The suggestions of religious and poetic conversion were strengthened in The Double Man (New York, 1941; published in London the same year under the title New Year Letter). Again admitting the failure of the utopian hopes of the Thirties, the volume’s main element, a long neo-Augustan verse epistle, is a dissection of man’s spiritual predicament and of the dualism in European secular thought which Auden believed had ultimately led to the catastrophe of war. It ends with a petition for aid from a mysterious—though still unnamed—power. Around October 1940, just after he finished the book, Auden began going to church.
Although he remained a Christian for the rest of his life, Auden never became pious or dogmatic, at least in his poems. In fact his faith seems to have increased his intellectual appetite. By inclination his mind was speculative, synthesizing, and eclectic—he was probably the only poet from the earlier half of the century well acquainted with the most advanced thought of the day—and Christianity allowed him to order this vast store of knowledge from philosophy, history, and theology into a harmonious and poetic world-view.
In the next few years he produced three more long poems. Each addresses the situation created by the ‘crisis’ of the war and of his conversion to Christianity, and each deals with its implications for his art. It is a retrenchment in the form of an enormous, almost forbidding, flowering: Auden’s developing artistry feeds off his complex feelings about literature, and particularly about his own early writing. Two of these poems, ‘For the Time Being’, a Christmas Oratorio dedicated to his mother who had died in 1941, and ‘The Sea and the Mirror’, a verse ‘commentary’ on The Tempest that Auden described as his ‘Ars Poetica’, were published together in For the Time Being (New York, 1944; London, 1945). His final long poem is The Age of Anxiety (New York, 1947; London, 1948). This ornate, rather Joycean work, which won the 1948 Pulitzer Prize, is an interior portrait of the average twentieth-century city-dweller, cast in the form of a meeting between four New Yorkers in a bar on All Souls’ Night, 1944.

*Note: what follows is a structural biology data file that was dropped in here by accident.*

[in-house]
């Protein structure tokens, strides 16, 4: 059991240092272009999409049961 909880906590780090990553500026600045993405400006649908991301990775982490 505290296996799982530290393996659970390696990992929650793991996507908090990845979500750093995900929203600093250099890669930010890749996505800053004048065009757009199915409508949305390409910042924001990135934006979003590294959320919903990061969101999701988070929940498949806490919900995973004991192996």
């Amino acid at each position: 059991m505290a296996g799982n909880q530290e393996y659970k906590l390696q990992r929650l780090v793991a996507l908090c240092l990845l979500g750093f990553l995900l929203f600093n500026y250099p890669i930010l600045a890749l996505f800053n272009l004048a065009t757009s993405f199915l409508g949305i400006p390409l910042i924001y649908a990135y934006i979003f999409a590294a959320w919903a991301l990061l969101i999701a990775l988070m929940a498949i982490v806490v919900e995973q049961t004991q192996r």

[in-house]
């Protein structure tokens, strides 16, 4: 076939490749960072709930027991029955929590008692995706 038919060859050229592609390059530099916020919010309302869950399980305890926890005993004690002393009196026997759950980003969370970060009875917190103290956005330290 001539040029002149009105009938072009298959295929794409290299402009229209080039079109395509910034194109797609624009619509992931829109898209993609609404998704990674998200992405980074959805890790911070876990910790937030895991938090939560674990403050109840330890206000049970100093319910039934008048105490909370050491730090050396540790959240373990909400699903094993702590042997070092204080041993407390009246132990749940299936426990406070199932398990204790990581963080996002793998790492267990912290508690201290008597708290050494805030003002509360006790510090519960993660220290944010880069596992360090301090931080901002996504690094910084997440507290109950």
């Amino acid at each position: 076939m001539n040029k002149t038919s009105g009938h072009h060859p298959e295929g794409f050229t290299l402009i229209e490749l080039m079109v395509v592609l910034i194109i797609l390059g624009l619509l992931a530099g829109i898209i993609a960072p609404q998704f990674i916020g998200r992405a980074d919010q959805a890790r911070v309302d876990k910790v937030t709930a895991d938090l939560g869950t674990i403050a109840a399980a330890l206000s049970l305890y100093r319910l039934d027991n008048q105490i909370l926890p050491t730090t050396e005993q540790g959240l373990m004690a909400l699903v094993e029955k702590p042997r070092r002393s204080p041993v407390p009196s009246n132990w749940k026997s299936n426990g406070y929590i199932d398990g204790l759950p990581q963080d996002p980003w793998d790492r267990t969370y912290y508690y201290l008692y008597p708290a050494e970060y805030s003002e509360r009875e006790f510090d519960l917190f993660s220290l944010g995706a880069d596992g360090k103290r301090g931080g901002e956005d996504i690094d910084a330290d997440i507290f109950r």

Between 1939 and early 1947 much of his time was taken up with work on these long poems and earning a living as a university lecturer. In 1945, though, he spent a few months in Germany as an observer with the US Air Force’s ‘Strategic Bombing Survey’, studying the effects of aerial bombardment. Amongst the ruins of Darmstadt and Munich his interest in rebuilding cities took on renewed urgency, and some of his most ambitious works of the post-war years open out into an investigation of how to unify the contemporary world. The most important in this respect are the poem ‘Memorial for the City’ (1949), and a series of anti-Romantic lectures, The Enchafèd Flood. (New York, 1950; London, 1951).
In 1946 Auden became a US citizen. The following year was one of artistic uncertainty, a time when he was again casting around for a new literary direction. Once more a fresh ‘chapter’ began with a change of air. From 1948 until 1957 Auden summered—and wrote most of his poetry—on Ischia, an island in the Bay of Naples. This period, during which Auden became the first truly rootless, international poet since Byron, was inaugurated by the elegiac syllabics of ‘In Praise of Limestone’. The poem appeared in the transitional Nones (New York, 1951; London, 1952). The Mediterranean breathed a restrained, ‘classical’ feeling into Auden’s work, and renewed his interest in the natural world and in the great movements of human history. The poems are more relaxed, but there is no slackening of artistic authority: his writing is both colloquial and gracefully elevated.